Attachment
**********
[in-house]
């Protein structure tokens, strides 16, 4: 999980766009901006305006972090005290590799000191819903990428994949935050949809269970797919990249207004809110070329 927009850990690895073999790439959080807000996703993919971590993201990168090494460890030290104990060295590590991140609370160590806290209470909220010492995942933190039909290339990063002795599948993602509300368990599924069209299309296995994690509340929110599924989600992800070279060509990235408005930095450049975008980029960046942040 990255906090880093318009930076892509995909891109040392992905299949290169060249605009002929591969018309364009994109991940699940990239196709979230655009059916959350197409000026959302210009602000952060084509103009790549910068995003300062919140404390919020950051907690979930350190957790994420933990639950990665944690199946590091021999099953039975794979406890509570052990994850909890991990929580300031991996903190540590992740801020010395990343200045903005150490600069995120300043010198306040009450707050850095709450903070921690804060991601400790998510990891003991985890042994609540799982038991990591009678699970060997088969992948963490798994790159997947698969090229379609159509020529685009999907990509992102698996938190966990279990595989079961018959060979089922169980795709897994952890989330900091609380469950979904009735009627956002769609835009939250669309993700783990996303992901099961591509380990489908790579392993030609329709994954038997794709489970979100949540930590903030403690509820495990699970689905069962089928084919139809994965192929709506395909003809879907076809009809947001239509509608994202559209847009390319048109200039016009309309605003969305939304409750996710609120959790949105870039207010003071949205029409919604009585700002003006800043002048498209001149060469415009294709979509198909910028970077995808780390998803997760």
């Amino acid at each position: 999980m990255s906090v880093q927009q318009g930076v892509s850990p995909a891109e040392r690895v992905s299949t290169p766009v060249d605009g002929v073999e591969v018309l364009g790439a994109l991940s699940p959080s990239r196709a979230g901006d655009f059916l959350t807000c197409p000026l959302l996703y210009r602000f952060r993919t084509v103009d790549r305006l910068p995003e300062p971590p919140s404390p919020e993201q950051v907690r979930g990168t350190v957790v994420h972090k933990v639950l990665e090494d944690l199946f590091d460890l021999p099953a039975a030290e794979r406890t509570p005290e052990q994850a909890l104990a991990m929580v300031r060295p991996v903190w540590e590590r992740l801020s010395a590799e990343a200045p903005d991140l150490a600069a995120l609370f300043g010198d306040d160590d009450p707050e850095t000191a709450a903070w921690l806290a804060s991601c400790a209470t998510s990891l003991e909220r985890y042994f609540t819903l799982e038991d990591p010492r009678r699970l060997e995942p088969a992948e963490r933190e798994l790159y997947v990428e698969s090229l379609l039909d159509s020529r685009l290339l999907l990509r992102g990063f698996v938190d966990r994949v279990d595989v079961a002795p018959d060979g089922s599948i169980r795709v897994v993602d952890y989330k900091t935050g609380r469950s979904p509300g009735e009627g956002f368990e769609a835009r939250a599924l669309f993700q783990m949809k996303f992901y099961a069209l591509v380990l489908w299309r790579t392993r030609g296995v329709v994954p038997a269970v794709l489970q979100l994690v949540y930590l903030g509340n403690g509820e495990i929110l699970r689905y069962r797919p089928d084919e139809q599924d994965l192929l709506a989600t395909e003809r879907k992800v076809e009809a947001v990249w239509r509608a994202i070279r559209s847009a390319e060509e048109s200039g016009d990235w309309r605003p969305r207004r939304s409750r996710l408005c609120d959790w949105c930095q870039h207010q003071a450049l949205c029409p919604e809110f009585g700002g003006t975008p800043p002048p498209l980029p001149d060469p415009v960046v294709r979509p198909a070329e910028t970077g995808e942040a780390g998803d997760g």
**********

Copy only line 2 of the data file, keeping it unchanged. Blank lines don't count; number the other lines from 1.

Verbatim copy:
């Protein structure tokens, strides 16, 4: 999980766009901006305006972090005290590799000191819903990428994949935050949809269970797919990249207004809110070329 927009850990690895073999790439959080807000996703993919971590993201990168090494460890030290104990060295590590991140609370160590806290209470909220010492995942933190039909290339990063002795599948993602509300368990599924069209299309296995994690509340929110599924989600992800070279060509990235408005930095450049975008980029960046942040 990255906090880093318009930076892509995909891109040392992905299949290169060249605009002929591969018309364009994109991940699940990239196709979230655009059916959350197409000026959302210009602000952060084509103009790549910068995003300062919140404390919020950051907690979930350190957790994420933990639950990665944690199946590091021999099953039975794979406890509570052990994850909890991990929580300031991996903190540590992740801020010395990343200045903005150490600069995120300043010198306040009450707050850095709450903070921690804060991601400790998510990891003991985890042994609540799982038991990591009678699970060997088969992948963490798994790159997947698969090229379609159509020529685009999907990509992102698996938190966990279990595989079961018959060979089922169980795709897994952890989330900091609380469950979904009735009627956002769609835009939250669309993700783990996303992901099961591509380990489908790579392993030609329709994954038997794709489970979100949540930590903030403690509820495990699970689905069962089928084919139809994965192929709506395909003809879907076809009809947001239509509608994202559209847009390319048109200039016009309309605003969305939304409750996710609120959790949105870039207010003071949205029409919604009585700002003006800043002048498209001149060469415009294709979509198909910028970077995808780390998803997760």